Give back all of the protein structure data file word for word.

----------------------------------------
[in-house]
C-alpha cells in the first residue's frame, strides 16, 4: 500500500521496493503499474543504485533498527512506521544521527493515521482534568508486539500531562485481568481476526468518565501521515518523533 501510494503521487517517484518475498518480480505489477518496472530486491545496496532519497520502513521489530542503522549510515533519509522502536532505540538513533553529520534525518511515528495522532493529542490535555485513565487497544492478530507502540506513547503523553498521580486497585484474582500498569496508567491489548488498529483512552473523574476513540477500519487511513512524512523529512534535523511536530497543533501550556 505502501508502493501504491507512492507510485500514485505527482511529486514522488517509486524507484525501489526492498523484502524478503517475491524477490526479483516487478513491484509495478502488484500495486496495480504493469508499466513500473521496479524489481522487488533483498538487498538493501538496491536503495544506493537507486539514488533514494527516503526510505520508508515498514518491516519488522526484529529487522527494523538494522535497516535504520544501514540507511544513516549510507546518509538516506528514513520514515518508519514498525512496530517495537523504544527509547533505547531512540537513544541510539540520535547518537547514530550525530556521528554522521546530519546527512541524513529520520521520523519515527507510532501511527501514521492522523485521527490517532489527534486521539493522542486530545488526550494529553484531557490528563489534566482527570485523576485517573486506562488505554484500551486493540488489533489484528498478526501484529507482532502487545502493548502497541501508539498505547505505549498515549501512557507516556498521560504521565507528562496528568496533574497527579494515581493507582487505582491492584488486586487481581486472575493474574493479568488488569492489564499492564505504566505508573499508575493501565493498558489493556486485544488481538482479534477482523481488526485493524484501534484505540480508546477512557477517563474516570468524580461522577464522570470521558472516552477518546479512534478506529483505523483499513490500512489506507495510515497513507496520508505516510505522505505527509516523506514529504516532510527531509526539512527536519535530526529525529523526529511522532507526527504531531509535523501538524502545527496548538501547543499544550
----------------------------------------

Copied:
[in-house]
C-alpha cells in the first residue's frame, strides 16, 4: 500500500521496493503499474543504485533498527512506521544521527493515521482534568508486539500531562485481568481476526468518565501521515518523533 501510494503521487517517484518475498518480480505489477518496472530486491545496496532519497520502513521489530542503522549510515533519509522502536532505540538513533553529520534525518511515528495522532493529542490535555485513565487497544492478530507502540506513547503523553498521580486497585484474582500498569496508567491489548488498529483512552473523574476513540477500519487511513512524512523529512534535523511536530497543533501550556 505502501508502493501504491507512492507510485500514485505527482511529486514522488517509486524507484525501489526492498523484502524478503517475491524477490526479483516487478513491484509495478502488484500495486496495480504493469508499466513500473521496479524489481522487488533483498538487498538493501538496491536503495544506493537507486539514488533514494527516503526510505520508508515498514518491516519488522526484529529487522527494523538494522535497516535504520544501514540507511544513516549510507546518509538516506528514513520514515518508519514498525512496530517495537523504544527509547533505547531512540537513544541510539540520535547518537547514530550525530556521528554522521546530519546527512541524513529520520521520523519515527507510532501511527501514521492522523485521527490517532489527534486521539493522542486530545488526550494529553484531557490528563489534566482527570485523576485517573486506562488505554484500551486493540488489533489484528498478526501484529507482532502487545502493548502497541501508539498505547505505549498515549501512557507516556498521560504521565507528562496528568496533574497527579494515581493507582487505582491492584488486586487481581486472575493474574493479568488488569492489564499492564505504566505508573499508575493501565493498558489493556486485544488481538482479534477482523481488526485493524484501534484505540480508546477512557477517563474516570468524580461522577464522570470521558472516552477518546479512534478506529483505523483499513490500512489506507495510515497513507496520508505516510505522505505527509516523506514529504516532510527531509526539512527536519535530526529525529523526529511522532507526527504531531509535523501538524502545527496548538501547543499544550